Hearing Aids by Tricia Leagjeld - Redmond, OR

Red wine and too much alcohol is just one of the things you should avoid when you have tinnitus.

There are few conditions that are more difficult to comprehend for people who don’t suffer from tinnitus. The problem with tinnitus is that if you are not afflicted with it, you won’t hear, see or feel the symptoms in the same way you would other ailments.

Tinnitus is a very real and extremely difficult experience for the nearly 50 million Americans who have it. Ringing in the ears is the best classification of tinnitus, but the American Tinnitus Association says, it can present sufferers with clicking, whistling, hissing, swooshing, and buzzing. These sounds aren’t noticeable by others and that might be the most disheartening part of tinnitus, which can lead to confusion, disorientation, depression and delayed diagnosis.

While that 50 million number is big, it’s even more staggering when put in the context that it means about 15 percent of the overall public battles with tinnitus. The U.S. Centers for Disease Control estimates that approximately 20 million of those individuals have what’s known as burdensome chronic tinnitus, while another two million experience symptoms that are extreme and debilitating.

In order to enhance their hearing and drown out the ringing, people with tinnitus often turn to hearing aids. There are everyday things you can do to reduce the ringing along with using hearing aids.

If you have tinnitus here are 10 things to avoid:

  • Poor sleeping habits; When mom said you should get your eight hours of sleep every night, she wasn’t joking. Getting enough sleep can help you to avoid tinnitus triggers and also offers a wide variety of other health benefits.
  • Harmful blood pressure levels; Monitoring your blood pressure is an essential preventive tip that can help keep you safe from many illnesses, but it also just may keep your tinnitus symptoms at bay. You should be persistent about routinely checking your blood pressure because both high and low blood pressure can make tinnitus worse.
  • Excess earwax; There’s no doubt that earwax serves a beneficial role in the in the overall health of your ears. In fact, the crud we all hate actually catches dirt and protects your ears. Even so, tinnitus can get worse if too much wax accumulates. Your doctor may be able to help you relieve some of the accumulation and supply prevention tips to ensure it doesn’t build up to an unsafe level again.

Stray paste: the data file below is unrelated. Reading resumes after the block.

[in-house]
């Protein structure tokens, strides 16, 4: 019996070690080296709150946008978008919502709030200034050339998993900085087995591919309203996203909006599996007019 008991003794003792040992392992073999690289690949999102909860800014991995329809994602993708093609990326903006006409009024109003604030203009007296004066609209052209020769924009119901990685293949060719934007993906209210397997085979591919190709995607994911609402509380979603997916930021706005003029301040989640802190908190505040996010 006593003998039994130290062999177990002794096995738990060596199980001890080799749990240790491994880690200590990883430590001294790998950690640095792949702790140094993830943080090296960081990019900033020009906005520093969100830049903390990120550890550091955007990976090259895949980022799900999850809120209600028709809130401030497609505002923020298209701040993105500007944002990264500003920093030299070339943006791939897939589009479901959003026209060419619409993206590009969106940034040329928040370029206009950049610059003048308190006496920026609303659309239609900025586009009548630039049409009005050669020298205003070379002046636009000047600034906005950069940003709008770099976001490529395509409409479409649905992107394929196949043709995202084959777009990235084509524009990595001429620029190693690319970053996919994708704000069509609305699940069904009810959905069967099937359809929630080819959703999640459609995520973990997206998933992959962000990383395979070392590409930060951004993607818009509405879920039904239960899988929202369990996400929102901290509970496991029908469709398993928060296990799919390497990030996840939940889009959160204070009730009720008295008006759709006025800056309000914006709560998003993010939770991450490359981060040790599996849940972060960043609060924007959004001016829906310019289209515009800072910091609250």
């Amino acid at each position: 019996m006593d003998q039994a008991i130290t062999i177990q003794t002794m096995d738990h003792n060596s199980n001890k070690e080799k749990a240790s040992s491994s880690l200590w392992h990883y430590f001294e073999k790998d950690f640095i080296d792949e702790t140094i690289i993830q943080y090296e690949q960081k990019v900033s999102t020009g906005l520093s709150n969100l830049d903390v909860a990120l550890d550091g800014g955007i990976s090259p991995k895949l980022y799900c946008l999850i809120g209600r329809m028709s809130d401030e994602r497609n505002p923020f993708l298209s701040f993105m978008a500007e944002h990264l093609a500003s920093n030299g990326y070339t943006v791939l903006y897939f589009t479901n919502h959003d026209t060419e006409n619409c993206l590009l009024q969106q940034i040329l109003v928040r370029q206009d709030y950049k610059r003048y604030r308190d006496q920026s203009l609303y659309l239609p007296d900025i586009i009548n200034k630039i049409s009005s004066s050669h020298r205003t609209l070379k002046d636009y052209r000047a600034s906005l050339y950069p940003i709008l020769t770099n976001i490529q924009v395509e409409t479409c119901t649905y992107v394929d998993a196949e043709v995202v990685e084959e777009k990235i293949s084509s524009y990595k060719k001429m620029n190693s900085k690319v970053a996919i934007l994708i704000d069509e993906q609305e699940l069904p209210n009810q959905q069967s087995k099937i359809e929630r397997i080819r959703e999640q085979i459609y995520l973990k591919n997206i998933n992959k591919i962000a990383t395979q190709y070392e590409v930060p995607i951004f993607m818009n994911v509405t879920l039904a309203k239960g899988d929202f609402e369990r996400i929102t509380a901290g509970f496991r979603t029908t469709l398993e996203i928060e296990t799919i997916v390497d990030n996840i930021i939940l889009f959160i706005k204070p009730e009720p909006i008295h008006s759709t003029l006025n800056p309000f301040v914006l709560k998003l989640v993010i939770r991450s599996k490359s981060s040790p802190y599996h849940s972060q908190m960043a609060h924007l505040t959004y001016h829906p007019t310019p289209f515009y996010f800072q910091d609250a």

• Caffeine; Once again, a spike in tinnitus levels comes along with this influence due to a rise in blood pressure. You may also find that too much caffeine alters your sleeping habits.
  • Smoking; Smoking is another habit that can increase your blood pressure. Also, it can make the tinnitus worse by narrowing the blood vessels to the ears.
  • Certain medicines; Particular medications such as aspirin, as an example, are good at relieving pain but they could also trigger tinnitus. There are other prescription medications including antibiotics and cancer drugs that can also have an impact on tinnitus. But before you quit using a medication that was prescribed by your doctor, you should set up a consultation.
  • Jaw issues; You should seek advice from a doctor if you have jaw pain and even more so if you are experiencing tinnitus. Because the jaw and ears share components such as nerves and ligaments, reducing jaw pain may have an impact on your tinnitus.
  • Loud sounds; This one most likely seems obvious, but it’s worth reiterating that loud noises can exacerbate the sounds you’re already hearing internally. If a situation happens where you will be exposed to loud sounds, be careful. This includes concerts, loud restaurants, and construction sites. Consider shielding your ears with earplugs if you can’t avoid the noise. People who have loud jobs are especially benefited by ear plugs.
  • Infections; There’s a long-running commentary about the need to cure the common cold, specifically since a lingering cold can quickly morph into a sinus infection. Infections in both the sinus and ears have been known to aggravate tinnitus, so be certain you’re doing everything you can to control your exposure to infections.
  • Alcohol; There’s a common adage that says drinking a small glass of wine every day can have a positive effect on heart health and cholesterol levels, and that may be true; however, you absolutely can have too much of a good thing when it comes to alcohol and tinnitus. Drinking too much alcohol increases your blood pressure, which makes the ringing more evident for many people.

Even though there’s no official cure for tinnitus, there are ways to manage the symptoms and take back your life. Give these 10 recommendations a try, and you might be pleasantly surprised with the improvements in your symptoms and your overall health. If these don’t help, make an appointment with a hearing specialist.

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